• Aspirin in moderate dosesantagonizes the action of uricosuric agents, but low doses (325 mg or less per day) do not
              • Doses of aspirin greater than 3 g daily are themselves uricosuric.
          • Allopurinol
            • The xanthine oxidase inhibitor allopurinol
            • promptlylowers plasma urate and urinary uric acid concentrations
            • facilitates tophus mobilization.
            • The drug is of special value in
              • uric acid overproducers
              • tophaceous gout
              • patients unresponsive to the uricosuric regimen
              • gouty patients with uric acid renal calculi.
            • It should be used in low doses in patients with chronic kidney disease
            • it is not indicated in asymptomatic hyperuricemia.
            • The most frequent adverse effect is the precipitation of an acute gouty attack.
            • Hypersensitivity to allopurinol
              • occurs in 2% of cases
              • can be life-threatening.
              • The most common sign of hypersensitivity is a pruritic rash that may progress to toxic epidermal necrolysis, particularly if allopurinol is continued
              • vasculitis and hepatitis are other manifestations.
            • Drug interactions
              • The combined use of allopurinol and ampicillin causes a drug rash in 20% of patients.
              • Allopurinol and Probenicid
                • Allopurinol can increase the half-life of probenecid
                • probenecidincreases the excretion of allopurinol.
                • Thus, a patient taking both drugs may need to use slightly higher than usual doses of allopurinol and lower doses of probenecid.
    • Gout in the transplant patient
          • Hyperuricemia and gout commonly develop in many transplant patients because
            • they have decreased kidney function
            • theyrequire drugs that inhibit uric acid excretion (especially cyclosporine and diuretics).
          • Treating these patients is challenging
            • NSAIDs are usually contraindicated because of underlying chronic kidney disease
            • intravenous colchicine should not be used because of its narrow therapeutic index (particularly in kidney dysfunction)
            • corticosteroids are already being used.
          • Often the best approach for monarticular gout—after excluding infection—is injecting corticosteroids into the joint
          • For polyarticular gout, increasing the dose of systemic corticosteroid may be the only alternative.
          • Allopurinol
            • should be started at a low dose in patients with kidney dysfunction
            • Allopurinol potentiates the effect of azathioprine.
              • dose of azathioprine should be reduced by 75% before allopurinol is started.

 

        • Prognosis
          • The younger the patient at the onset of disease, the greater the tendency to a progressive course.

 

Chondrocalcinosis&Pseudogout

    • Chondrocalcinosis is the presence of calcium-containing salts in articular cartilage.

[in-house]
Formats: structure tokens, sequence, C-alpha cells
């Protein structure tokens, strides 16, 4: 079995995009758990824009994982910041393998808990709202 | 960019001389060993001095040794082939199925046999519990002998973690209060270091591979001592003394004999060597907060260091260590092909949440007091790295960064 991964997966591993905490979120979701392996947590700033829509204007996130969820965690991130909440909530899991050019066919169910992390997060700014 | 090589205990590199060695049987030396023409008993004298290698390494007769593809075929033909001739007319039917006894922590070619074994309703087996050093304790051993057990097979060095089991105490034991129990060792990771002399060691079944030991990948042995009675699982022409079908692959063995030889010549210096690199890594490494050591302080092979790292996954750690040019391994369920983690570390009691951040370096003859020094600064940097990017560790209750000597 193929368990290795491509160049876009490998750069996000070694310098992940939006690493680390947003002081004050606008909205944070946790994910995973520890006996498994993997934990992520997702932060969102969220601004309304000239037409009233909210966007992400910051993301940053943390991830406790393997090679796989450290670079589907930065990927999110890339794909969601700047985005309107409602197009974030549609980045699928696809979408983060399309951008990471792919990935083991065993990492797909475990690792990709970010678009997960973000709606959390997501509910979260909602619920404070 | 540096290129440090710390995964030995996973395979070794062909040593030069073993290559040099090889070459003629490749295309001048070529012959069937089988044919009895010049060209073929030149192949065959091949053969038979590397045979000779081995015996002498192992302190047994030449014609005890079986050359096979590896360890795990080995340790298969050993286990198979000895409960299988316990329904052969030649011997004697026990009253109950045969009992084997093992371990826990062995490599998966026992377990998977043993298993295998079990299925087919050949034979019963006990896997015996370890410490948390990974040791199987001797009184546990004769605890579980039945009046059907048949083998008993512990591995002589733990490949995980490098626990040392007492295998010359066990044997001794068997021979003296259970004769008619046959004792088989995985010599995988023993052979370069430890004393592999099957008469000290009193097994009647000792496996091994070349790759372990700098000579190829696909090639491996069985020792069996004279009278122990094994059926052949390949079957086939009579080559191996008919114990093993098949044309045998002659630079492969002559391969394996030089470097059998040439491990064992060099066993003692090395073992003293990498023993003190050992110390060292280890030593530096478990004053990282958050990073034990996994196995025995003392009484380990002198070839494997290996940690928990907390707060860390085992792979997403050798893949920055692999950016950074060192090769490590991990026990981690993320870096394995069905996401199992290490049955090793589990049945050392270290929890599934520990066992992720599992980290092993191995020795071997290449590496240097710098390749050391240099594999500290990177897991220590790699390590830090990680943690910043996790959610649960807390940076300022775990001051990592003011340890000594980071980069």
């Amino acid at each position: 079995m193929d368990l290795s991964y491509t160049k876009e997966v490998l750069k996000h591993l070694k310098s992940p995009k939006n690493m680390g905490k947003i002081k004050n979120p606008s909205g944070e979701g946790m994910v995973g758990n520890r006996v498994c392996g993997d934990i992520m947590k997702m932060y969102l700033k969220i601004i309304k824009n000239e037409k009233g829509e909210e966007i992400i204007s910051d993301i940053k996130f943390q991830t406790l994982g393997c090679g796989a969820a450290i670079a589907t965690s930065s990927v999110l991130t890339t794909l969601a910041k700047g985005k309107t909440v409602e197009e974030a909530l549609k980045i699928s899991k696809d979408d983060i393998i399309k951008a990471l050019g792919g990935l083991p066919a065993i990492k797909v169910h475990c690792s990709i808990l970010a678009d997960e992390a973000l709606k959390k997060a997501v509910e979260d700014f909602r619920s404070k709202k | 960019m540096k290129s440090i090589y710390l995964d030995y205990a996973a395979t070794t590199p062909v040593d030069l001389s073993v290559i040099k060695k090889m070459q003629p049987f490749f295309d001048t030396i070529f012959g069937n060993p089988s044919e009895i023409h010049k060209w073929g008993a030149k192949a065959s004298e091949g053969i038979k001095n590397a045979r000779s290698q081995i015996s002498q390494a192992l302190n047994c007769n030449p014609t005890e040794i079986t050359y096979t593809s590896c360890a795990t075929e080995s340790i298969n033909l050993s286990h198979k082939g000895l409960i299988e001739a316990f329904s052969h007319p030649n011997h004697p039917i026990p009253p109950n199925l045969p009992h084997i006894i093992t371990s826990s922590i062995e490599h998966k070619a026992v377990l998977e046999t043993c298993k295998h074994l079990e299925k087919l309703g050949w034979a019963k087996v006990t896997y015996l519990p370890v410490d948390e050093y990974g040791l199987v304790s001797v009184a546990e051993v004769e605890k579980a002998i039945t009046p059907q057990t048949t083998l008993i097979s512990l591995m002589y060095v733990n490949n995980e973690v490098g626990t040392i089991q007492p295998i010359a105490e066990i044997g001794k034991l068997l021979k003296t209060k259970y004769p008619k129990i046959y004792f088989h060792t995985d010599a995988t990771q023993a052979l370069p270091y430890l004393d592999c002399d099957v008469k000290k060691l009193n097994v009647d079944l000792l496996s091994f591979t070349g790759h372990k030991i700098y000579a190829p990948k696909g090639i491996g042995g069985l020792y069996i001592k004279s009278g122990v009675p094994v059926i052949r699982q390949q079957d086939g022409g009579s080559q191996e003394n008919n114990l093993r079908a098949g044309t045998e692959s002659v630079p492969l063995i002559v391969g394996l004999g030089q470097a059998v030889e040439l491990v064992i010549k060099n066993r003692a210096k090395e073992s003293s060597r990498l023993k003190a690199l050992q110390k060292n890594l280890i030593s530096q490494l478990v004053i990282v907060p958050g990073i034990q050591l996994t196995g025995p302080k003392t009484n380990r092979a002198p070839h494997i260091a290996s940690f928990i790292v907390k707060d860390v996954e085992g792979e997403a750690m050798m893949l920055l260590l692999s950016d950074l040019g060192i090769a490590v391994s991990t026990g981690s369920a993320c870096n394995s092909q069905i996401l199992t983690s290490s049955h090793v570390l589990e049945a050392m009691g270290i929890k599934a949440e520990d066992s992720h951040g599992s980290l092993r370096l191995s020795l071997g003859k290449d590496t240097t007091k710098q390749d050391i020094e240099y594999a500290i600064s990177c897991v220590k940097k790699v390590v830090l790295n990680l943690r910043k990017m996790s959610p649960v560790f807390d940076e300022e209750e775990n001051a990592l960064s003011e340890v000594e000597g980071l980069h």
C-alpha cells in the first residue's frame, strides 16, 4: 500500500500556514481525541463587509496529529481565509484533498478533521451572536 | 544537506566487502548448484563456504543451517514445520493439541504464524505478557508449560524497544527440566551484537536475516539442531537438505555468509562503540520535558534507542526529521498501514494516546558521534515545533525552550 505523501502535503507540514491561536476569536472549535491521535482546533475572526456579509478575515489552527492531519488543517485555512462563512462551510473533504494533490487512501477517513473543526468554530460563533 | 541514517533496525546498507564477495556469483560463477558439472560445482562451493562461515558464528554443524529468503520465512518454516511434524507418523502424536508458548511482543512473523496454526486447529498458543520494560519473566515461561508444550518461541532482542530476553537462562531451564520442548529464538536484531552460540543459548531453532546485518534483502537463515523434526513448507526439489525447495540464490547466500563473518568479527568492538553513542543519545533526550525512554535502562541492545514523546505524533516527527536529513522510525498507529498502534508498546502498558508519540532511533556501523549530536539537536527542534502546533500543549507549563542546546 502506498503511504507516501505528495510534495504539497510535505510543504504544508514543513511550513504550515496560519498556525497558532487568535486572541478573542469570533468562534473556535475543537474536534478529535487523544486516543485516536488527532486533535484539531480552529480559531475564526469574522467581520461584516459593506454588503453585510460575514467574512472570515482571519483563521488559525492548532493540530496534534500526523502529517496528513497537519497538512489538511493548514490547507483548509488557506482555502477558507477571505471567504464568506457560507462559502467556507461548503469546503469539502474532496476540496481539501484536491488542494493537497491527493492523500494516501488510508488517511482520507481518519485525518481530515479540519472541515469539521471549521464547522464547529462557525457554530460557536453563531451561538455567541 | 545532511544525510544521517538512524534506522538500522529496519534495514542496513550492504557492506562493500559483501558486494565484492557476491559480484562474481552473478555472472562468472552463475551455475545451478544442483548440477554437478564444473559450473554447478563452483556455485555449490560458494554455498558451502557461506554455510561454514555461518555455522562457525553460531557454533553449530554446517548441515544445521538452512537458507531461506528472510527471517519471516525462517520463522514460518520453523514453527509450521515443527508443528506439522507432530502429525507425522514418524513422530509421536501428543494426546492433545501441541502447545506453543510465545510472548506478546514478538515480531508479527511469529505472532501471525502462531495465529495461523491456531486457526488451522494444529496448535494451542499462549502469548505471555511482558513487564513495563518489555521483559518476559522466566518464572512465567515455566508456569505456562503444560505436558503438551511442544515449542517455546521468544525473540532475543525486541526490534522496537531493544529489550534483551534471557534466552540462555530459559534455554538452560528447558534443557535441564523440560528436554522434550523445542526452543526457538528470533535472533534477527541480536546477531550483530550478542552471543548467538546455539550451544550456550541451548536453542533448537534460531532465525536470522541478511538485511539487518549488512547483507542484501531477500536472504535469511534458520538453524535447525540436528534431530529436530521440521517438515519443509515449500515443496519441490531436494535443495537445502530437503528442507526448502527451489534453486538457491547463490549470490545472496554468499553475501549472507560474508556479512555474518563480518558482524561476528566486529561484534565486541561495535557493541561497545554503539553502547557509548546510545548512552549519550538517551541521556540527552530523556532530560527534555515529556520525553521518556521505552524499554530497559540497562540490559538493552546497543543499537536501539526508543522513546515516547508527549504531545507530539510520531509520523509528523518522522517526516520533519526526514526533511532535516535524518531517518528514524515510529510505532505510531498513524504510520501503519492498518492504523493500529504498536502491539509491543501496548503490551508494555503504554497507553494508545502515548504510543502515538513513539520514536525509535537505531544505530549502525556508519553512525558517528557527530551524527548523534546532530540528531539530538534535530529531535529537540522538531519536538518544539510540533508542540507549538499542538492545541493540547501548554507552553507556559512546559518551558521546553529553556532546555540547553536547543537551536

• commonly associated with (MCQ)
      • hemochromatosis
      • hyperparathyroidism
      • ochronosis
      • diabetes mellitus
      • hypothyroidism,
      • Wilson disease
      • gout.
    • Pseudogout
      • also called calcium pyrophosphate dihydrate (CPPD) deposition disease
      • is most often seen in persons age 60 or older
      • is characterized by acute, recurrent and rarely chronic arthritis involving large joints
      • involvesmost commonly the knees and the wrists
      • almost always accompanied by chondrocalcinosis of the affected joints. Other joints frequently affected are the MCPs, hips, shoulders, elbows, and ankles.
      • Pseudogout, like gout, frequently develops 24–48 hours after major surgery.
      • Identification of calcium pyrophosphate crystals in joint aspirates is diagnostic of pseudogout.
          • therhomboid-shaped crystals differ from the needle-shaped gout crystals.
          • A red compensator is used for positive identification, since pseudogout crystals are blue when parallel and yellow when perpendicular to the axis of the compensator.
          • Urate crystals give the opposite pattern
      • X-ray examination shows
          • calcification (usually symmetric) of cartilaginous structures
          • signs of degenerative joint disease (osteoarthritis).
      • Unlike gout, pseudogout is usually associated with normal serum urate levels.



    What is the Best Way to Diagnose Gout in the Foot?.m4v
    Hi… I’m Dr Christopher Segler, a podiatrist in San Francisco and this video will explain the best way to diagnose gout in the foot. Gout is one of the most painful conditions that can affect your foot. Gout hurts because you actually get thousands of needle-shaped uric acid crystals inside the joint. And if you’re watching this, your foot has probably become red, hot, and swollen as all of those sharp crystals have accumulated in the foot… most likely at the big toe joint. Wearing shoes is almost impossible when you have gout. In fact people who have gout will say it is so painful they can’t even stand to have the bed sheets on top of their foot. They have to sleep with the feet sticking out of the covers. Because the big toe joint is so painful you really should know the best way to diagnose gout in the foot, so that you can get the best treatment.